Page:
Findings suggest COVID-19 rebound not caused by impaired immune response
Findings from a small study of eight patients published in Clinical Infectious Diseases suggest that COVID-19 rebound is likely not caused by impaired immune responses.
The study, led by scientists at the National Institute of Allergy and Infectious Diseases (NIAID), part of the National Institutes of Health, aimed to define the clinical course and the immunologic and virologic characteristics of COVID-19 rebound in patients who have taken nirmatrelvir/ritonavir (Paxlovid), an antiviral therapeutic developed by Pfizer, Inc.
COVID-19 rebound is characterized by a recurrence of COVID-19 symptoms and/or a new positive viral test after having tested negative, according to the Centers for Disease Control and Prevention. According to the study authors, the results do not support the hypothesis that the five-day course of Paxlovid is too short for the body to develop a strong immune response to SARS-CoV-2, the virus that causes COVID-19.
Participants were selected from adults enrolled in an ongoing COVID-19 study at the NIH Clinical Center in Bethesda, Maryland, and other local hospitals. The study aims to better understand how SARS-CoV-2 affects white blood cells. Participants provide blood and other samples as well as access to their COVID-19 medical records as part of the study.
The study to evaluate COVID-19 rebound included six participants (three men and three women with a median age of 42 years) who took Paxlovid within four days of initial symptom onset and then experienced recurrent symptoms; two participants (a 54-year-old man and 35-year-old woman) who experienced recurrent symptoms who did not take Paxlovid; and a control group of six people who had COVID-19 but did not experience symptom rebound.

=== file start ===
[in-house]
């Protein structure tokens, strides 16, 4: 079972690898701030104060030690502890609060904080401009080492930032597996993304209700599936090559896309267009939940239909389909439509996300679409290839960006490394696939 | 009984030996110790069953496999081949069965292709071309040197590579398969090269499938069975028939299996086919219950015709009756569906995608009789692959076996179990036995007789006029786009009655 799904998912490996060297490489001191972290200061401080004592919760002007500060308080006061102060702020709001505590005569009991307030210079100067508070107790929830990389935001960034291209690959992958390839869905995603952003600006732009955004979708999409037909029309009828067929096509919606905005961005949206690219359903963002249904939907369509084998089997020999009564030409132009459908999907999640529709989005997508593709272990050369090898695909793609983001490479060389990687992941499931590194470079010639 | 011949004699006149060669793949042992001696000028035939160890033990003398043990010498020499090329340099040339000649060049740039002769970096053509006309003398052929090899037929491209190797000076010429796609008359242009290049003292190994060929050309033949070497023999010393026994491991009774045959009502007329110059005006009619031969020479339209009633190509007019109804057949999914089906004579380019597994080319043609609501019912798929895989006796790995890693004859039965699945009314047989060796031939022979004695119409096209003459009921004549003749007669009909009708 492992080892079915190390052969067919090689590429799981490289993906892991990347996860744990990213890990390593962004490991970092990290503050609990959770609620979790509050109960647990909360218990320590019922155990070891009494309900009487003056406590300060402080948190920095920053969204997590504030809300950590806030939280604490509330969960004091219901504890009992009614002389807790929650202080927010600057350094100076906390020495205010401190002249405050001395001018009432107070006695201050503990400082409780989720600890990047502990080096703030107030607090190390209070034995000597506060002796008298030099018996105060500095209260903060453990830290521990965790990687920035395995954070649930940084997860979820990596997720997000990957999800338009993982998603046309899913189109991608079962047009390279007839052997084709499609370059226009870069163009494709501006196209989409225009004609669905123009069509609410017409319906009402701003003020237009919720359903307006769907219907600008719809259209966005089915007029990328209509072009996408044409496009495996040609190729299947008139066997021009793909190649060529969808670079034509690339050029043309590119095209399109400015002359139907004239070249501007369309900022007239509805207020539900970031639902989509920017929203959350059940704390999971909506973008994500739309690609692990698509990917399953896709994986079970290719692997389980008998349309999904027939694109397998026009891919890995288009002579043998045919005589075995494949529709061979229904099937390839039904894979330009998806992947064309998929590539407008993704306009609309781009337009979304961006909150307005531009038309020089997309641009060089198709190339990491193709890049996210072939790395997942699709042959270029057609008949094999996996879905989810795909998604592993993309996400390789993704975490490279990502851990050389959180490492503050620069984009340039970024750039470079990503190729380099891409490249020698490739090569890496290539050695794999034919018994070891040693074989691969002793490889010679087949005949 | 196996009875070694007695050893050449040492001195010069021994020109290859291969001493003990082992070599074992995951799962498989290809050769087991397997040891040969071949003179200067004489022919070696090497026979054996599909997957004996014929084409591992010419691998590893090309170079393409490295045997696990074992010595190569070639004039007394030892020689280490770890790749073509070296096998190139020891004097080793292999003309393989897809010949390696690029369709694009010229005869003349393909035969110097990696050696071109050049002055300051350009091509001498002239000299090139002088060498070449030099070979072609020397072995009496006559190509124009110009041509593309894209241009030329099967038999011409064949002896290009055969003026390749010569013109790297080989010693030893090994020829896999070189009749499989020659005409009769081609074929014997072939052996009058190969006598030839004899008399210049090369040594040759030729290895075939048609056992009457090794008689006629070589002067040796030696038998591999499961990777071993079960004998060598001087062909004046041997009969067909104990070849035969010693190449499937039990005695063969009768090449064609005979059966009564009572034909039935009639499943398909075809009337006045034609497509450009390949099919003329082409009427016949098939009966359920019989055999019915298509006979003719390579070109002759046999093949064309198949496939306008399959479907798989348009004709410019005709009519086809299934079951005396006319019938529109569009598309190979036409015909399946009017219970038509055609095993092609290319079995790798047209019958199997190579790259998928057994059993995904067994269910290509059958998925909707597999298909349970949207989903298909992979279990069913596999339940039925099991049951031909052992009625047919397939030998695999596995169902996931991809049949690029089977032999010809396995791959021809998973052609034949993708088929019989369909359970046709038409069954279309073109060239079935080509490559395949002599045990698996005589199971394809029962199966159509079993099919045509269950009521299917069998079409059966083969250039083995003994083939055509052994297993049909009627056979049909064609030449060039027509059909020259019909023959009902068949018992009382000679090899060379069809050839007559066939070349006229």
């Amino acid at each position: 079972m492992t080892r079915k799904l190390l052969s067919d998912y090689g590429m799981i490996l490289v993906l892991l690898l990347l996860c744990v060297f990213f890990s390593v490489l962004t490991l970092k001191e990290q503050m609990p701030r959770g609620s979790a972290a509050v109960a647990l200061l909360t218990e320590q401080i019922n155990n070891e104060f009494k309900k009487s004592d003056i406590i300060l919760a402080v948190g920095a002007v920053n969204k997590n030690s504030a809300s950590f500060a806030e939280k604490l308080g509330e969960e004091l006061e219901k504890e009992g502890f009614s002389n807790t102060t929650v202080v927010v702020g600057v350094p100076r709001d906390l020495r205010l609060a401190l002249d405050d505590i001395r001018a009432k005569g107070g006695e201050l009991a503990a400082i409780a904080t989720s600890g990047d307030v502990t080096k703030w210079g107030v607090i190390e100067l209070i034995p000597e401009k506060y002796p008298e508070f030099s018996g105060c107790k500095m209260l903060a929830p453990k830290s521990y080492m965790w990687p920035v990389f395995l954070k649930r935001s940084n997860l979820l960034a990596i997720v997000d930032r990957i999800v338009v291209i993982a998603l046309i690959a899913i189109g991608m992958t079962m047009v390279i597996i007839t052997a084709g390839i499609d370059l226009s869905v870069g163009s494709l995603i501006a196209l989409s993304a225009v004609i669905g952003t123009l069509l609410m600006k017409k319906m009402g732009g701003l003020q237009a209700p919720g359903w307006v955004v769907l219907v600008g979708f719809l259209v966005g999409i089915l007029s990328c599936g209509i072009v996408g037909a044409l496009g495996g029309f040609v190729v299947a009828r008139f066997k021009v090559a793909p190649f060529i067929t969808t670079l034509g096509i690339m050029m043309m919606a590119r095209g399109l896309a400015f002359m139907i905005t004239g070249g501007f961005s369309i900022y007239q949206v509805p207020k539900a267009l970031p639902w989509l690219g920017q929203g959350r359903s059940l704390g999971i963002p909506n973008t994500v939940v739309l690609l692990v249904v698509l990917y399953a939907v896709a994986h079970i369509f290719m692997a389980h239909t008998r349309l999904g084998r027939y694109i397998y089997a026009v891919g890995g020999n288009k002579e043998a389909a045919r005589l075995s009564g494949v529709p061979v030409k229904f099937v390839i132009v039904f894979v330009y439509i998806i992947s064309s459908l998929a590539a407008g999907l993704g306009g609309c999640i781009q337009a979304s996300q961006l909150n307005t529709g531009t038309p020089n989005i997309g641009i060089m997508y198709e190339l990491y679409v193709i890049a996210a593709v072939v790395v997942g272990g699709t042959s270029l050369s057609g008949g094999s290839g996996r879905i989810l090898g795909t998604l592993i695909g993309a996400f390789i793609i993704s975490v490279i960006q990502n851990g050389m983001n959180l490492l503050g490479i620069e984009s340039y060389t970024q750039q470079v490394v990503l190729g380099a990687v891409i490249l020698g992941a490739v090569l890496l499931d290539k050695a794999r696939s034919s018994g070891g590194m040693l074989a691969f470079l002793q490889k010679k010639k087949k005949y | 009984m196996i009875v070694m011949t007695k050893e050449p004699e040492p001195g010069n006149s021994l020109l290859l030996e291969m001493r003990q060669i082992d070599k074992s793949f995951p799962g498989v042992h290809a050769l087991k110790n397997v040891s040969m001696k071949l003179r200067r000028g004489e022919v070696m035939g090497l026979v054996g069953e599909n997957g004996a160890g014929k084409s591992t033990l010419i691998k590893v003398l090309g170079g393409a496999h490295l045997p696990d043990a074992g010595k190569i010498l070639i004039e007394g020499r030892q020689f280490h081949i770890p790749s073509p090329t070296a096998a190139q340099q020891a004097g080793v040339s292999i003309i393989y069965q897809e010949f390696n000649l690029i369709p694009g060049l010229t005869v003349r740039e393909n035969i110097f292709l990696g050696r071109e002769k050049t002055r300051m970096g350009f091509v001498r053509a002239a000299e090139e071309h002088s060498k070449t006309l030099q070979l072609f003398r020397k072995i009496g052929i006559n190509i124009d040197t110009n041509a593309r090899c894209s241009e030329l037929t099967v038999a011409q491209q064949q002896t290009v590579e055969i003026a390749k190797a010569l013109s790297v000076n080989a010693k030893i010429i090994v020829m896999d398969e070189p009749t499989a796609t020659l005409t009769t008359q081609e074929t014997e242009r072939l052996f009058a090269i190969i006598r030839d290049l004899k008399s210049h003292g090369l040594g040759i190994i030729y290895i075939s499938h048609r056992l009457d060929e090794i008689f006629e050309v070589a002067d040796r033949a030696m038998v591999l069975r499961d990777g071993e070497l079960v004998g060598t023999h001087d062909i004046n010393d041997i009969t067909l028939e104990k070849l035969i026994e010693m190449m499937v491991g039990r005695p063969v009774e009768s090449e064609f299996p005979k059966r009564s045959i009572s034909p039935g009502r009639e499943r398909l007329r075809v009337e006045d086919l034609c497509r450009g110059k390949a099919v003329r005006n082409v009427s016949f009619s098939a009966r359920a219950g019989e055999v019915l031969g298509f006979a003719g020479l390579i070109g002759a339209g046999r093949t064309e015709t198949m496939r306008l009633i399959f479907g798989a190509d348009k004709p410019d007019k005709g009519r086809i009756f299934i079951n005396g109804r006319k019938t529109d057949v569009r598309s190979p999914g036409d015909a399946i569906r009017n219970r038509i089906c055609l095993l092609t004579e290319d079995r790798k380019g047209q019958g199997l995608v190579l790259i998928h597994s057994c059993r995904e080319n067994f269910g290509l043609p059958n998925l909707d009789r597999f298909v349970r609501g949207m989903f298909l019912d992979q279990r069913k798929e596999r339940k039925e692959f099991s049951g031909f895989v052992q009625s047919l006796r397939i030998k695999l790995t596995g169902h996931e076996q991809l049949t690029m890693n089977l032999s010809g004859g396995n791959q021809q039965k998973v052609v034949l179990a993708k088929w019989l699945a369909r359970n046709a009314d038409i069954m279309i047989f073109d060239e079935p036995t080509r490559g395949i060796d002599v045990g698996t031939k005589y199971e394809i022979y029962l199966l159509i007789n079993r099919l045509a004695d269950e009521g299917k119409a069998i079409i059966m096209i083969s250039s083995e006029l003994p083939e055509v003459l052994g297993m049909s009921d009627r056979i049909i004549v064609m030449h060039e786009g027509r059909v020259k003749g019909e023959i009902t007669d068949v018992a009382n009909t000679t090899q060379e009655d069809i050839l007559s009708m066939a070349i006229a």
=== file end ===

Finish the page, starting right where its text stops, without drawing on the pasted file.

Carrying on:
All participants were previously vaccinated and boosted against COVID-19, and none developed severe disease requiring hospitalization during acute infection or rebound. Investigators collected data on each participant's clinical course and performed laboratory tests on blood and nasal swab samples.
Investigators found no evidence of genetic mutations that would suggest participants who experienced COVID-19 rebound were infected with a strain of SARS-CoV-2 that was resistant to Paxlovid.
They also found no evidence of delayed development of antibodies in participants experiencing rebound after taking Paxlovid. Investigators detected robust SARS-CoV-2 T-cell responses in rebound patients. Overall, the level of T-cell responses was greater in rebound patients than in patients with early acute COVID-19 who did not experience rebound. Infectious SARS-CoV-2 was detected by viral culture in one out of eight rebound participants.
The findings suggest that rebound symptoms could be partially driven by the robust cellular immune response to residual viral RNA throughout the respiratory tract, rather than an impaired immune response allowing viral replication, according to the authors. Larger, more detailed epidemiologic studies are needed to further understand the clinical importance and epidemiologic consequences of COVID-19 rebound, the authors write.
The authors note that the current data support the need for isolation in symptomatic rebound persons and the need to evaluate, in a clinical trial, longer courses of Paxlovid in immunocompromised individuals where the immune response may be ineffective.